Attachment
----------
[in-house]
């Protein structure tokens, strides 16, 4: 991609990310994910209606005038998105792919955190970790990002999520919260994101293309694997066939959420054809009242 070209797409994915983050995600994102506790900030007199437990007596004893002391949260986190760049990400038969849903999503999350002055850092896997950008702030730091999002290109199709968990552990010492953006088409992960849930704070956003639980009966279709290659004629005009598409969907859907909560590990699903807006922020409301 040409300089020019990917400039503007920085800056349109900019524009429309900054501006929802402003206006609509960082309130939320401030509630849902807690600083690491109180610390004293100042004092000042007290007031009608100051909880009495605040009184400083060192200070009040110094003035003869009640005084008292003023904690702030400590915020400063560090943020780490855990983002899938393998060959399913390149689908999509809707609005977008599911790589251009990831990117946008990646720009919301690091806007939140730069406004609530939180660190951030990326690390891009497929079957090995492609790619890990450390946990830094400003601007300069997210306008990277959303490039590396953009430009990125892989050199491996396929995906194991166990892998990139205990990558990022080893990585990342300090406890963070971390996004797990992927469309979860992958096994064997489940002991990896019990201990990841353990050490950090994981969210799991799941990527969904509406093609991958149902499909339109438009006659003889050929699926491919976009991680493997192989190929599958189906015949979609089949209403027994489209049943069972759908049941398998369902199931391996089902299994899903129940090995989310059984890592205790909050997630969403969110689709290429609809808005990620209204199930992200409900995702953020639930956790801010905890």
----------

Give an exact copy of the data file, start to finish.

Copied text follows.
[in-house]
């Protein structure tokens, strides 16, 4: 991609990310994910209606005038998105792919955190970790990002999520919260994101293309694997066939959420054809009242 070209797409994915983050995600994102506790900030007199437990007596004893002391949260986190760049990400038969849903999503999350002055850092896997950008702030730091999002290109199709968990552990010492953006088409992960849930704070956003639980009966279709290659004629005009598409969907859907909560590990699903807006922020409301 040409300089020019990917400039503007920085800056349109900019524009429309900054501006929802402003206006609509960082309130939320401030509630849902807690600083690491109180610390004293100042004092000042007290007031009608100051909880009495605040009184400083060192200070009040110094003035003869009640005084008292003023904690702030400590915020400063560090943020780490855990983002899938393998060959399913390149689908999509809707609005977008599911790589251009990831990117946008990646720009919301690091806007939140730069406004609530939180660190951030990326690390891009497929079957090995492609790619890990450390946990830094400003601007300069997210306008990277959303490039590396953009430009990125892989050199491996396929995906194991166990892998990139205990990558990022080893990585990342300090406890963070971390996004797990992927469309979860992958096994064997489940002991990896019990201990990841353990050490950090994981969210799991799941990527969904509406093609991958149902499909339109438009006659003889050929699926491919976009991680493997192989190929599958189906015949979609089949209403027994489209049943069972759908049941398998369902199931391996089902299994899903129940090995989310059984890592205790909050997630969403969110689709290429609809808005990620209204199930992200409900995702953020639930956790801010905890």